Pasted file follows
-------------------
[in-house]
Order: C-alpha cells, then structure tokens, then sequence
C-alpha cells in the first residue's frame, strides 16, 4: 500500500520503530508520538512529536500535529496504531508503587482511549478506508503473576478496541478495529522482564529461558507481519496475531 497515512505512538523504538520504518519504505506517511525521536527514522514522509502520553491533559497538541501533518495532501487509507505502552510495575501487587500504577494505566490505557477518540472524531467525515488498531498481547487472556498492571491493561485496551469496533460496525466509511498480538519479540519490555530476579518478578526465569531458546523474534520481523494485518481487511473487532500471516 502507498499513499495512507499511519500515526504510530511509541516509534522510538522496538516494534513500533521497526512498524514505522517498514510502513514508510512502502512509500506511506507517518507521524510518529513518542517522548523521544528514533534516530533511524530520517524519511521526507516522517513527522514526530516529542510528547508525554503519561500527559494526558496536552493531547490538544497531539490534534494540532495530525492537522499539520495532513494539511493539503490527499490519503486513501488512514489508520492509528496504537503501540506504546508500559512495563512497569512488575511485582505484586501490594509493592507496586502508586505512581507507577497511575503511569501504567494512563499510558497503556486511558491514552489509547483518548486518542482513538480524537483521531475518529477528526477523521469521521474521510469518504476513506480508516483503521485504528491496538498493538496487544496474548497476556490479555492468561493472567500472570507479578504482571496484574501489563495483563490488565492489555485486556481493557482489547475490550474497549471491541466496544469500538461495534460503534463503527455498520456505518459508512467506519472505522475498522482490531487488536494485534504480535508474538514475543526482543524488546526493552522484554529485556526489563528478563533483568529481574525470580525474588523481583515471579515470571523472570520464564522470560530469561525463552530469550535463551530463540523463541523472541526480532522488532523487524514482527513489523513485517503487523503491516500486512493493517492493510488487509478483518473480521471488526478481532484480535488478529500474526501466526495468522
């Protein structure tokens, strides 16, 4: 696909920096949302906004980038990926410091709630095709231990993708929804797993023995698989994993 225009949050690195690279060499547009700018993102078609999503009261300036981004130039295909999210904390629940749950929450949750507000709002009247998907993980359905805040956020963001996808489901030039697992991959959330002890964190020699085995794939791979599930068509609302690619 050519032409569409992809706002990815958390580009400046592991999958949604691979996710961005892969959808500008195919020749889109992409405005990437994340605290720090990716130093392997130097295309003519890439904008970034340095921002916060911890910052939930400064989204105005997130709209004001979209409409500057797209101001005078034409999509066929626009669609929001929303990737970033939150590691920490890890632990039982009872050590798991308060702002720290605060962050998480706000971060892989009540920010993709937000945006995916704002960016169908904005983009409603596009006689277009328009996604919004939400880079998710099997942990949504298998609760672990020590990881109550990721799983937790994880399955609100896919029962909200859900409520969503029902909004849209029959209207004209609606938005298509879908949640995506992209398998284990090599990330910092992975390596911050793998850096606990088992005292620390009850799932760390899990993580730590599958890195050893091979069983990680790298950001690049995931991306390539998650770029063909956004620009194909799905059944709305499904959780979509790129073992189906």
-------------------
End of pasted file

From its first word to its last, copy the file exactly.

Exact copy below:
[in-house]
Order: C-alpha cells, then structure tokens, then sequence
C-alpha cells in the first residue's frame, strides 16, 4: 500500500520503530508520538512529536500535529496504531508503587482511549478506508503473576478496541478495529522482564529461558507481519496475531 497515512505512538523504538520504518519504505506517511525521536527514522514522509502520553491533559497538541501533518495532501487509507505502552510495575501487587500504577494505566490505557477518540472524531467525515488498531498481547487472556498492571491493561485496551469496533460496525466509511498480538519479540519490555530476579518478578526465569531458546523474534520481523494485518481487511473487532500471516 502507498499513499495512507499511519500515526504510530511509541516509534522510538522496538516494534513500533521497526512498524514505522517498514510502513514508510512502502512509500506511506507517518507521524510518529513518542517522548523521544528514533534516530533511524530520517524519511521526507516522517513527522514526530516529542510528547508525554503519561500527559494526558496536552493531547490538544497531539490534534494540532495530525492537522499539520495532513494539511493539503490527499490519503486513501488512514489508520492509528496504537503501540506504546508500559512495563512497569512488575511485582505484586501490594509493592507496586502508586505512581507507577497511575503511569501504567494512563499510558497503556486511558491514552489509547483518548486518542482513538480524537483521531475518529477528526477523521469521521474521510469518504476513506480508516483503521485504528491496538498493538496487544496474548497476556490479555492468561493472567500472570507479578504482571496484574501489563495483563490488565492489555485486556481493557482489547475490550474497549471491541466496544469500538461495534460503534463503527455498520456505518459508512467506519472505522475498522482490531487488536494485534504480535508474538514475543526482543524488546526493552522484554529485556526489563528478563533483568529481574525470580525474588523481583515471579515470571523472570520464564522470560530469561525463552530469550535463551530463540523463541523472541526480532522488532523487524514482527513489523513485517503487523503491516500486512493493517492493510488487509478483518473480521471488526478481532484480535488478529500474526501466526495468522
């Protein structure tokens, strides 16, 4: 696909920096949302906004980038990926410091709630095709231990993708929804797993023995698989994993 225009949050690195690279060499547009700018993102078609999503009261300036981004130039295909999210904390629940749950929450949750507000709002009247998907993980359905805040956020963001996808489901030039697992991959959330002890964190020699085995794939791979599930068509609302690619 050519032409569409992809706002990815958390580009400046592991999958949604691979996710961005892969959808500008195919020749889109992409405005990437994340605290720090990716130093392997130097295309003519890439904008970034340095921002916060911890910052939930400064989204105005997130709209004001979209409409500057797209101001005078034409999509066929626009669609929001929303990737970033939150590691920490890890632990039982009872050590798991308060702002720290605060962050998480706000971060892989009540920010993709937000945006995916704002960016169908904005983009409603596009006689277009328009996604919004939400880079998710099997942990949504298998609760672990020590990881109550990721799983937790994880399955609100896919029962909200859900409520969503029902909004849209029959209207004209609606938005298509879908949640995506992209398998284990090599990330910092992975390596911050793998850096606990088992005292620390009850799932760390899990993580730590599958890195050893091979069983990680790298950001690049995931991306390539998650770029063909956004620009194909799905059944709305499904959780979509790129073992189906």